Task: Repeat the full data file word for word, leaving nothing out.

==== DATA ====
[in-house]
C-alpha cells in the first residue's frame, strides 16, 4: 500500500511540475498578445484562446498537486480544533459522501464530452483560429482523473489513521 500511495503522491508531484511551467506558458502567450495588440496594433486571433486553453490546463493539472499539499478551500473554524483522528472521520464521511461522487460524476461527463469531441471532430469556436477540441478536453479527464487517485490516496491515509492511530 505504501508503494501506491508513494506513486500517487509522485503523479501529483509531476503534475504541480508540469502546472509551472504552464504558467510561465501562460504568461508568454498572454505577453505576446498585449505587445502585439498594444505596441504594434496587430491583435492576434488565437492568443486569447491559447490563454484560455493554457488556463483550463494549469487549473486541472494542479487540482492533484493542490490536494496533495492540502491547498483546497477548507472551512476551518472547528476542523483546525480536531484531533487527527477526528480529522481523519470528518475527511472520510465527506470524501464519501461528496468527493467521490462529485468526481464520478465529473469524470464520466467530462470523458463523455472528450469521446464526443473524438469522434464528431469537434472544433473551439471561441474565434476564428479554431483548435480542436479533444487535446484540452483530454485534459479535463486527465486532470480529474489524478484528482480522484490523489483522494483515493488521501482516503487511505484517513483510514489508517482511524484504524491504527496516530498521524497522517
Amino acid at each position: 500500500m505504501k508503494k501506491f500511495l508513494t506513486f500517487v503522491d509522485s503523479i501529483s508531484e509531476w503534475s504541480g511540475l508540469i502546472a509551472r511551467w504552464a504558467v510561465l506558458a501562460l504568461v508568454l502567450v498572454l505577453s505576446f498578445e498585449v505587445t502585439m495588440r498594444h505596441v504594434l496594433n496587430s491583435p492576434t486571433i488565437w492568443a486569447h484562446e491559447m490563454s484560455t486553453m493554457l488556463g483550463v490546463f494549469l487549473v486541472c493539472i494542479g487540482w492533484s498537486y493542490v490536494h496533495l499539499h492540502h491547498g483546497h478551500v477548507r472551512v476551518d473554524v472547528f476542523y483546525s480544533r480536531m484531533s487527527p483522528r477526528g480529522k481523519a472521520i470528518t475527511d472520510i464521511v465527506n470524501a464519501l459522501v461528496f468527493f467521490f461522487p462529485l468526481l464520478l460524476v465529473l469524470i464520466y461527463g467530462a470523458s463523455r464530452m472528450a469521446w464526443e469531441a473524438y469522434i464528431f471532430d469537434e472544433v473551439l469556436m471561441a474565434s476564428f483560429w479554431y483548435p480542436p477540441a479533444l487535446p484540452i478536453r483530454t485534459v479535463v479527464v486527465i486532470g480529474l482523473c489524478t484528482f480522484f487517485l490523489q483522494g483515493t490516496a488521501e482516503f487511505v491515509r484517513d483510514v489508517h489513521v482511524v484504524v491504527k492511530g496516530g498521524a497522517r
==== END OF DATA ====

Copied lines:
[in-house]
C-alpha cells in the first residue's frame, strides 16, 4: 500500500511540475498578445484562446498537486480544533459522501464530452483560429482523473489513521 500511495503522491508531484511551467506558458502567450495588440496594433486571433486553453490546463493539472499539499478551500473554524483522528472521520464521511461522487460524476461527463469531441471532430469556436477540441478536453479527464487517485490516496491515509492511530 505504501508503494501506491508513494506513486500517487509522485503523479501529483509531476503534475504541480508540469502546472509551472504552464504558467510561465501562460504568461508568454498572454505577453505576446498585449505587445502585439498594444505596441504594434496587430491583435492576434488565437492568443486569447491559447490563454484560455493554457488556463483550463494549469487549473486541472494542479487540482492533484493542490490536494496533495492540502491547498483546497477548507472551512476551518472547528476542523483546525480536531484531533487527527477526528480529522481523519470528518475527511472520510465527506470524501464519501461528496468527493467521490462529485468526481464520478465529473469524470464520466467530462470523458463523455472528450469521446464526443473524438469522434464528431469537434472544433473551439471561441474565434476564428479554431483548435480542436479533444487535446484540452483530454485534459479535463486527465486532470480529474489524478484528482480522484490523489483522494483515493488521501482516503487511505484517513483510514489508517482511524484504524491504527496516530498521524497522517
Amino acid at each position: 500500500m505504501k508503494k501506491f500511495l508513494t506513486f500517487v503522491d509522485s503523479i501529483s508531484e509531476w503534475s504541480g511540475l508540469i502546472a509551472r511551467w504552464a504558467v510561465l506558458a501562460l504568461v508568454l502567450v498572454l505577453s505576446f498578445e498585449v505587445t502585439m495588440r498594444h505596441v504594434l496594433n496587430s491583435p492576434t486571433i488565437w492568443a486569447h484562446e491559447m490563454s484560455t486553453m493554457l488556463g483550463v490546463f494549469l487549473v486541472c493539472i494542479g487540482w492533484s498537486y493542490v490536494h496533495l499539499h492540502h491547498g483546497h478551500v477548507r472551512v476551518d473554524v472547528f476542523y483546525s480544533r480536531m484531533s487527527p483522528r477526528g480529522k481523519a472521520i470528518t475527511d472520510i464521511v465527506n470524501a464519501l459522501v461528496f468527493f467521490f461522487p462529485l468526481l464520478l460524476v465529473l469524470i464520466y461527463g467530462a470523458s463523455r464530452m472528450a469521446w464526443e469531441a473524438y469522434i464528431f471532430d469537434e472544433v473551439l469556436m471561441a474565434s476564428f483560429w479554431y483548435p480542436p477540441a479533444l487535446p484540452i478536453r483530454t485534459v479535463v479527464v486527465i486532470g480529474l482523473c489524478t484528482f480522484f487517485l490523489q483522494g483515493t490516496a488521501e482516503f487511505v491515509r484517513d483510514v489508517h489513521v482511524v484504524v491504527k492511530g496516530g498521524a497522517r